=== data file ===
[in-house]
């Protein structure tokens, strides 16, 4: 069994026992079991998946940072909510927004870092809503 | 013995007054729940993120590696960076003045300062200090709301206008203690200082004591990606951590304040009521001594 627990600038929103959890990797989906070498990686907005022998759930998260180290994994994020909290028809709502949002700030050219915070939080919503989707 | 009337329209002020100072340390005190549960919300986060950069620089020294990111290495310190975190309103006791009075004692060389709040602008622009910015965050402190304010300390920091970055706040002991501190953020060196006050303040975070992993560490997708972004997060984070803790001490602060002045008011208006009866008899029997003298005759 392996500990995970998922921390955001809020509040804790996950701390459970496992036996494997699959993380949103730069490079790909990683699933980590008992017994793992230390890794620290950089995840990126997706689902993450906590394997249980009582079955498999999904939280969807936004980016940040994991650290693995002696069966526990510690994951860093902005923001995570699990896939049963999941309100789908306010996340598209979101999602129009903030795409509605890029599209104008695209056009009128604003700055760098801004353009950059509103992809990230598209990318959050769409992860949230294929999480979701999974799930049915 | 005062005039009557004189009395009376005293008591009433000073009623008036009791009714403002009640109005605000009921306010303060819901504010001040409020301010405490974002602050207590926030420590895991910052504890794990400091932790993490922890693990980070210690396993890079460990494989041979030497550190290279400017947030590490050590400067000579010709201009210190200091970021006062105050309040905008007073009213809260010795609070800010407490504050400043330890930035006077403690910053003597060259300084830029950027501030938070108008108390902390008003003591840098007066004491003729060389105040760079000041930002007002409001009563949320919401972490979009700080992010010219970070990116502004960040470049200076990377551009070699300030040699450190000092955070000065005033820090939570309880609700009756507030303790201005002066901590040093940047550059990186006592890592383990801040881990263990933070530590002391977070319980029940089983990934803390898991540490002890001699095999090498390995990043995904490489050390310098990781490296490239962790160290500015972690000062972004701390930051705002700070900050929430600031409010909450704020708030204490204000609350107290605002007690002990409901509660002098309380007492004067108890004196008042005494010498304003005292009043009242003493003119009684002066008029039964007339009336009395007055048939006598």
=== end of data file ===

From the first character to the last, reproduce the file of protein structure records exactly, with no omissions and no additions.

[in-house]
């Protein structure tokens, strides 16, 4: 069994026992079991998946940072909510927004870092809503 | 013995007054729940993120590696960076003045300062200090709301206008203690200082004591990606951590304040009521001594 627990600038929103959890990797989906070498990686907005022998759930998260180290994994994020909290028809709502949002700030050219915070939080919503989707 | 009337329209002020100072340390005190549960919300986060950069620089020294990111290495310190975190309103006791009075004692060389709040602008622009910015965050402190304010300390920091970055706040002991501190953020060196006050303040975070992993560490997708972004997060984070803790001490602060002045008011208006009866008899029997003298005759 392996500990995970998922921390955001809020509040804790996950701390459970496992036996494997699959993380949103730069490079790909990683699933980590008992017994793992230390890794620290950089995840990126997706689902993450906590394997249980009582079955498999999904939280969807936004980016940040994991650290693995002696069966526990510690994951860093902005923001995570699990896939049963999941309100789908306010996340598209979101999602129009903030795409509605890029599209104008695209056009009128604003700055760098801004353009950059509103992809990230598209990318959050769409992860949230294929999480979701999974799930049915 | 005062005039009557004189009395009376005293008591009433000073009623008036009791009714403002009640109005605000009921306010303060819901504010001040409020301010405490974002602050207590926030420590895991910052504890794990400091932790993490922890693990980070210690396993890079460990494989041979030497550190290279400017947030590490050590400067000579010709201009210190200091970021006062105050309040905008007073009213809260010795609070800010407490504050400043330890930035006077403690910053003597060259300084830029950027501030938070108008108390902390008003003591840098007066004491003729060389105040760079000041930002007002409001009563949320919401972490979009700080992010010219970070990116502004960040470049200076990377551009070699300030040699450190000092955070000065005033820090939570309880609700009756507030303790201005002066901590040093940047550059990186006592890592383990801040881990263990933070530590002391977070319980029940089983990934803390898991540490002890001699095999090498390995990043995904490489050390310098990781490296490239962790160290500015972690000062972004701390930051705002700070900050929430600031409010909450704020708030204490204000609350107290605002007690002990409901509660002098309380007492004067108890004196008042005494010498304003005292009043009242003493003119009684002066008029039964007339009336009395007055048939006598």